Haggis Hurling and some Australianisms

Worrying signs for my Scottish identity:

>I now call suntan lotion sunscreen and flip flops thongs

>I have an unhealthy obsession with a biscuit that has never even been heard of in the UK

>I call kirby grips bobby pins

>Asked in subway what cheese I wanted, I responded 'tasty'. As my sister would argue, cheese IS tasty rather than being branded that way!

>The frequency I say 'no worries' has become ridiculous

>Asked if I wanted to pay for my last hostel in pounds caused somewhat of a confusion as I could not work out what it cost in dollars!

On Thursday after returning to my room after a breakfast of scrambled eggs, I met a new roommate called Pam. Detecting an accent, I knew she was Scottish! The first in a dorm I've stayed in, Pam straight off a plane from Glasgow, her broad scots drawing my accent out, it was like the backpacker gods had heard my prayers!

Invited out for dinner that night, I headed east to Melbourne's suburbs. Treated to homemade curry, with my night involving a 14 minute Rappers Delight video (I still have that song in my head!), being taught the card game crib, I was asked if I had ever 'hurled a haggis'. Responding that surely people in Scotland would rather eat a haggis rather than throw it, especially something as good as a haggis, on returning back to my hostel and reading up on it, it is apparently a legitimate sport so named after folklore! The story so being that a Scottish wife had prepared haggis for her husband’s lunch (of course as that's all we hardy scottish eat 😉 ) and with her husband out working in the fields she decided to hurl the haggis to him rather than try to make her way around the 'bogs' that apparently cover most of Scotland. I have no idea how people have a stereotypical view of Scots…! 😉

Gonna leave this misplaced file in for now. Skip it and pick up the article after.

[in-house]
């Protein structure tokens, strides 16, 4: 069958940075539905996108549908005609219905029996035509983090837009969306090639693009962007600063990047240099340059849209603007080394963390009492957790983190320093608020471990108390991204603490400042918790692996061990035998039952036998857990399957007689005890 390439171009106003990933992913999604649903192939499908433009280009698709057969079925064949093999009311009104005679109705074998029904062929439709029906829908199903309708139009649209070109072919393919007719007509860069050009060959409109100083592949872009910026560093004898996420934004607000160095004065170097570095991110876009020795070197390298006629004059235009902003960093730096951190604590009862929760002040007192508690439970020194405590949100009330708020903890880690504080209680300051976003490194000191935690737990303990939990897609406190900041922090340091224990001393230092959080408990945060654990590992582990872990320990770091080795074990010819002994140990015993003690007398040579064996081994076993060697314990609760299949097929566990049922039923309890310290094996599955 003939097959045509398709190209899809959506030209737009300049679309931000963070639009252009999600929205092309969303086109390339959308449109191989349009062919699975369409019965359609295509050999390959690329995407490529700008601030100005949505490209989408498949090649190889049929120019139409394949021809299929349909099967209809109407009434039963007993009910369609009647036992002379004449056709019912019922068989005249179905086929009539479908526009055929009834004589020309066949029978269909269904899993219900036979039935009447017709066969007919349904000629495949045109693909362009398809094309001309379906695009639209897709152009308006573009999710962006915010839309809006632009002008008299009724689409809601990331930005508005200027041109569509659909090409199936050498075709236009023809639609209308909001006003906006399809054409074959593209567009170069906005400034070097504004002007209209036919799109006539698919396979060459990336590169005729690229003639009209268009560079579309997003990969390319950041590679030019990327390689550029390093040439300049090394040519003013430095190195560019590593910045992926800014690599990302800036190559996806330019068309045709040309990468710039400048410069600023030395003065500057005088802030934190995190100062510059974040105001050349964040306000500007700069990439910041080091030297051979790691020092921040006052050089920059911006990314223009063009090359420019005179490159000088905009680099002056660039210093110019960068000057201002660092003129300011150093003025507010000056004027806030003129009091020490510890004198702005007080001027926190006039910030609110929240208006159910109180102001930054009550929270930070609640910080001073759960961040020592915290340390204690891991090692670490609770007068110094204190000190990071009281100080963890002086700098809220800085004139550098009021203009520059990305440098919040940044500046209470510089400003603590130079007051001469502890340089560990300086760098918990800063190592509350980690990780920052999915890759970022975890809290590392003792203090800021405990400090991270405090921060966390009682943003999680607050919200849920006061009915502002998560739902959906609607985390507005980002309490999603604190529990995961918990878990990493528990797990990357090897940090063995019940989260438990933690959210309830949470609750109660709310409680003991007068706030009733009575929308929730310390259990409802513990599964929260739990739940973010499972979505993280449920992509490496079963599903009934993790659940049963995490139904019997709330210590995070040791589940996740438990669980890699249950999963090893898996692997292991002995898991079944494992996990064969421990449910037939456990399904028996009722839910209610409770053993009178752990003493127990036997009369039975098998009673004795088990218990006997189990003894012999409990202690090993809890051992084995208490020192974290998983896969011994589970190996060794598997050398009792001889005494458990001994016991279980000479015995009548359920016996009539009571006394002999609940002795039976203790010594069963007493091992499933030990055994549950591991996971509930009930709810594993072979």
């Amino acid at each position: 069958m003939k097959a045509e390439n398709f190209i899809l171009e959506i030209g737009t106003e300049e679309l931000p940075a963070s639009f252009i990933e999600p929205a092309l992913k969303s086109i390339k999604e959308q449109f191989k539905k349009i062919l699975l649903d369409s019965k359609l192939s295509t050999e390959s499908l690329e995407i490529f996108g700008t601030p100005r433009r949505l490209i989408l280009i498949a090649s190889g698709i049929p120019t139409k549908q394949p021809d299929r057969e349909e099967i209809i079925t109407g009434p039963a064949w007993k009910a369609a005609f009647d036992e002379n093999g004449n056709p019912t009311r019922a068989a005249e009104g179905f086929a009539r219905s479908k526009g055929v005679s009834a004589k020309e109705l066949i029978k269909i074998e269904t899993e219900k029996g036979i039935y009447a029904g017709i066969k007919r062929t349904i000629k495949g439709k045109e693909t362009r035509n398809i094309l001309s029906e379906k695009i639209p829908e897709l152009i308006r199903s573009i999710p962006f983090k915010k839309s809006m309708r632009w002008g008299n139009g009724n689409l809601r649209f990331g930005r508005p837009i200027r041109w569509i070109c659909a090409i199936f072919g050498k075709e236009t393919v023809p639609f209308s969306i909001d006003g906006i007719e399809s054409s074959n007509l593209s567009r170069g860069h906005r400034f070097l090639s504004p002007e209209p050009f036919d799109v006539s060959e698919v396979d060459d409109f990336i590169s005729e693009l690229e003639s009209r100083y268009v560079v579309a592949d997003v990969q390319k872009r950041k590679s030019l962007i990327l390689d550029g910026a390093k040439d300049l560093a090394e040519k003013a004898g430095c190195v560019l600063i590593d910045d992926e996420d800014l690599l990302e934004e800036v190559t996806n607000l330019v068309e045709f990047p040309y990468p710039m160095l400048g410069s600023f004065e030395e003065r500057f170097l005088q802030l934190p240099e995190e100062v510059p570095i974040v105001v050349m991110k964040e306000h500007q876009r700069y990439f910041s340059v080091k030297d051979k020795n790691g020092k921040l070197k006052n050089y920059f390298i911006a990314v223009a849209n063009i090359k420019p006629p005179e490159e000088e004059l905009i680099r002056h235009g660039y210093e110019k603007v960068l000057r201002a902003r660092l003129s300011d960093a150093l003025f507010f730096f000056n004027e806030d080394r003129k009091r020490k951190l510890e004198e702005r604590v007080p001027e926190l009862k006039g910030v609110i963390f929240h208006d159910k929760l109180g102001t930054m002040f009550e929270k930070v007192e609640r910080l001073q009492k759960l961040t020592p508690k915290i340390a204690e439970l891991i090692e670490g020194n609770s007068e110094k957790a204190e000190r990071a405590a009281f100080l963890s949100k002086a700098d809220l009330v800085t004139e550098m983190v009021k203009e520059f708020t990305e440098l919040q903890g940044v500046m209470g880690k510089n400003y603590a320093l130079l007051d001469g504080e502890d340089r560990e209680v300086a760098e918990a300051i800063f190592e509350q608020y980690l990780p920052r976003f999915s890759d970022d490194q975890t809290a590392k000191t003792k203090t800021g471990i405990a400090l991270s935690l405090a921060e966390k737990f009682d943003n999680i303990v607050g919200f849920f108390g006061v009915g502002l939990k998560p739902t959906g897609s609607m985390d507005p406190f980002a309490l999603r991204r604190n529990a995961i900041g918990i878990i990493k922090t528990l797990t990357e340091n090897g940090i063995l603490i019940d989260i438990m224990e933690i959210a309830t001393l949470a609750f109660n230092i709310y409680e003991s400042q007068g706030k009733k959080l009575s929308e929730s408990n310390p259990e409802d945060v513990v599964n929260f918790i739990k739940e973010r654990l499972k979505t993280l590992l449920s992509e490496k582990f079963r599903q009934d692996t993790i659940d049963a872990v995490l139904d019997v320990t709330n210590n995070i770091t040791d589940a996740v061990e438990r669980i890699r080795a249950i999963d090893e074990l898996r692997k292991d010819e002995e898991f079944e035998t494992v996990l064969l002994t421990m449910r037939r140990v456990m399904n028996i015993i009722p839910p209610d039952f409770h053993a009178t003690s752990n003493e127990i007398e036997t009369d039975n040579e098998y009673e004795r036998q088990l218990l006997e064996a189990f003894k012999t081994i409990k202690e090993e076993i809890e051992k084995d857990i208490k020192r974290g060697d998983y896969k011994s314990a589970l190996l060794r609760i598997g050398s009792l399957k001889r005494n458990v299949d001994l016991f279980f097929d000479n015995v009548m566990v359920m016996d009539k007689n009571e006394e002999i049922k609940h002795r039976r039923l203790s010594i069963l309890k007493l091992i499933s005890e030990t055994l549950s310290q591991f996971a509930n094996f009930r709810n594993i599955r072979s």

To quote Wikipedia, “'Haggis hurling' is a Scottish sport involving the hurling of a haggis as far as possible for distance and accuracy from atop a platform (usually a whisky barrel).” Not one to take Wikipedia as the source of knowledge on important matters like scottish stereotypes, I felt a data quality assessment was advisable. A number of different websites informed me that in 1977, Robin Dunseath placed an advert in a Scottish newspaper announcing the revival of the 'ancient' scottish sport of haggis hurling for the gathering of the clans that year (Don't get me started on that one…!). Competitions were established as well as the World Haggis Hurling Association, of which Dunseath was president. He even wrote a book called the Complete Haggis Hurler, outlining the history and rules of the sport. However, and an important however at that, in 2004 he revealed it was all a hoax, set up to test gullibility. Somewhat ironically by that stage it was too late – people around the world loved it and the sport had been born!

The rules of haggis hurling for those of you who are interested are that it must be of traditional construction and recipe and boiled for three hours; must weigh 500 grams, with a maximum diameter of 18 cm and length of 22 cm (the 'heavyweight' event allows up to 1kg in weight); firming agents are not allowed to be used and the haggis must be packed tight and secure, with no extra “skin” or “flab” and the haggis must be edible after landing. The record is 217 feet and wikipedia tells me that the current champion is a man from Bo'ness, Edinburgh (do you think I should telll them Bo'ness isn't actually in Edinburgh?!). Loving knowing this information, I will see if I can find somewhere in Australia I can hurl a haggis…!

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